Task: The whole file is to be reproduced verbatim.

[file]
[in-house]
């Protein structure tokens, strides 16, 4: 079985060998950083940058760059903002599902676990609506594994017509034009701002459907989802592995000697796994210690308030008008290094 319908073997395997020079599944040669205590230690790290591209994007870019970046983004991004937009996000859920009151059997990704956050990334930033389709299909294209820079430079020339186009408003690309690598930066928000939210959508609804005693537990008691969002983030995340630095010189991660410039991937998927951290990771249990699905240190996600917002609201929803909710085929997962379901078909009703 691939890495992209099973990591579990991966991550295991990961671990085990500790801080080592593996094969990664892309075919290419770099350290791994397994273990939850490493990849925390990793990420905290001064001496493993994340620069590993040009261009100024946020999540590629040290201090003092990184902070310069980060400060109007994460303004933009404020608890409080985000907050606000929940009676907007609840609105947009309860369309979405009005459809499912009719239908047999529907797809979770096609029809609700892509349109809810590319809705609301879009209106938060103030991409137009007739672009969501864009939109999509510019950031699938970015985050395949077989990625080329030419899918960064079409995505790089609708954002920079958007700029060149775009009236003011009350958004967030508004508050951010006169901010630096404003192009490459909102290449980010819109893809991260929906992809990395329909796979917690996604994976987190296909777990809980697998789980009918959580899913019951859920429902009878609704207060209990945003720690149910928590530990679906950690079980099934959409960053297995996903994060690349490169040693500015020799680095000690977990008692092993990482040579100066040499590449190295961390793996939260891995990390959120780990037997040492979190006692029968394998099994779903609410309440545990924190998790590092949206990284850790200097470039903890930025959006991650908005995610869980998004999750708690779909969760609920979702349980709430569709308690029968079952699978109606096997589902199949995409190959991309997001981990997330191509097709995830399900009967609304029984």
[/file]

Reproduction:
[in-house]
């Protein structure tokens, strides 16, 4: 079985060998950083940058760059903002599902676990609506594994017509034009701002459907989802592995000697796994210690308030008008290094 319908073997395997020079599944040669205590230690790290591209994007870019970046983004991004937009996000859920009151059997990704956050990334930033389709299909294209820079430079020339186009408003690309690598930066928000939210959508609804005693537990008691969002983030995340630095010189991660410039991937998927951290990771249990699905240190996600917002609201929803909710085929997962379901078909009703 691939890495992209099973990591579990991966991550295991990961671990085990500790801080080592593996094969990664892309075919290419770099350290791994397994273990939850490493990849925390990793990420905290001064001496493993994340620069590993040009261009100024946020999540590629040290201090003092990184902070310069980060400060109007994460303004933009404020608890409080985000907050606000929940009676907007609840609105947009309860369309979405009005459809499912009719239908047999529907797809979770096609029809609700892509349109809810590319809705609301879009209106938060103030991409137009007739672009969501864009939109999509510019950031699938970015985050395949077989990625080329030419899918960064079409995505790089609708954002920079958007700029060149775009009236003011009350958004967030508004508050951010006169901010630096404003192009490459909102290449980010819109893809991260929906992809990395329909796979917690996604994976987190296909777990809980697998789980009918959580899913019951859920429902009878609704207060209990945003720690149910928590530990679906950690079980099934959409960053297995996903994060690349490169040693500015020799680095000690977990008692092993990482040579100066040499590449190295961390793996939260891995990390959120780990037997040492979190006692029968394998099994779903609410309440545990924190998790590092949206990284850790200097470039903890930025959006991650908005995610869980998004999750708690779909969760609920979702349980709430569709308690029968079952699978109606096997589902199949995409190959991309997001981990997330191509097709995830399900009967609304029984």